The gold standard test for diagnosis of C. difficile–mediated disease is a cytotoxin assay. Although this test is highly sensitive and specific, it is difficult to perform, and the results are not available for 24 to 48 hours. In addition, the testing facility must be equipped with tissue culture capabilities. ELISA can be used to detect C. difficile toxin (A and/or B) in stool. This test has a sensitivity of 63% to 99% and a specificity of 93% to 100%. ELISA can be quickly performed (2 to 6 hours) and is the laboratory test most frequently used to diagnose C. difficile infection.

The average range for peripheral WBCs in patients with C. difficile–associated diarrhea is 12,000 and 20,000 cells/µl, but occasionally the count is higher. An important indicator of impending fulminant colitis is a sudden rise in peripheral WBCs to 30,000 to 50,000 cells/µl. Because progression to shock can occur even in patients who have had benign symptoms for weeks, early warning signs, such as the leukocytosis, can be invaluable.


In otherwise healthy adults, the first step is to discontinue the precipitating antibiotic and to administer fluids and electrolytes to maintain hydration. For many patients, antibiotic-associated diarrhea is a mild and self-limited illness that responds to the discontinuation of antibiotics, supportive care, and fluid and electrolyte replacement. Specific pharmacotherapy for C. difficile–associated diarrhea should be initiated once the diagnosis of C. difficile has been confirmed or in highly suggestive cases of severely ill patients (Box 2-3). The use of opiates and antidiarrheal medications has previously been discouraged; however, some studies have shown that evidence supporting this hypothesis is lacking. Additionally, antimotility agents may be beneficial in providing symptomatic relief and reducing environmental contamination with infectious stool.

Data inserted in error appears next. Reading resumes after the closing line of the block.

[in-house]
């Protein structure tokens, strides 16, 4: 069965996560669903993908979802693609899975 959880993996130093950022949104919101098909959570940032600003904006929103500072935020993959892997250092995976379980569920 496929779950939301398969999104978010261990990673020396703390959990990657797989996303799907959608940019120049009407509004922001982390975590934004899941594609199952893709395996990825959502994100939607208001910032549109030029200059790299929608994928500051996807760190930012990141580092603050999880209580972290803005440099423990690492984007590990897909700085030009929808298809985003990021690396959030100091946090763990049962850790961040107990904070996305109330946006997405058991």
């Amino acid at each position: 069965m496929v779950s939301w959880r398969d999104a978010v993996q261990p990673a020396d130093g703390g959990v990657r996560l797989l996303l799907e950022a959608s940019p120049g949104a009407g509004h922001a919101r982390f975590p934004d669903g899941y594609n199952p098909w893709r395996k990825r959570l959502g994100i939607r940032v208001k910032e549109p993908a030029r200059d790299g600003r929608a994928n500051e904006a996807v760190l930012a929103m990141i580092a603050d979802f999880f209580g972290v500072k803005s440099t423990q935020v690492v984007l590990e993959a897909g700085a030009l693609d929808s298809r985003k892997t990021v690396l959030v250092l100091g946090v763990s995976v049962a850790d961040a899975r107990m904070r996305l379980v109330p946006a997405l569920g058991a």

For persisting symptoms, first-line therapy consists of metronidazole 500 mg orally three times daily for 10 to 14 days. Vancomycin is also an effective treatment, with a response rate greater than 95%. If the patient is pregnant or does not respond to or cannot tolerate metronidazole, then vancomycin should be initiated at 125 mg orally four times daily for 10 to 14 days. Response to therapy can be assessed by the resolution of fever, usually within the first 2 days. Diarrhea should resolve within 2 to 4 days; however, treatment is continued for 10 to 14 days. Therapeutic failure is not determined until treatment has been given for at least 5 days.

The best treatment is prevention. This includes the judicious use of antibiotics; hand washing between patient contacts (hand washing with soap and water may be more effective than the use of alcohol-based hand sanitizers, because C. difficile spores are resistant to killing by alcohol); rapid detection of C. difficile by immunoassays for toxins A and B; and isolation of patients who have C. difficile–associated diarrhea.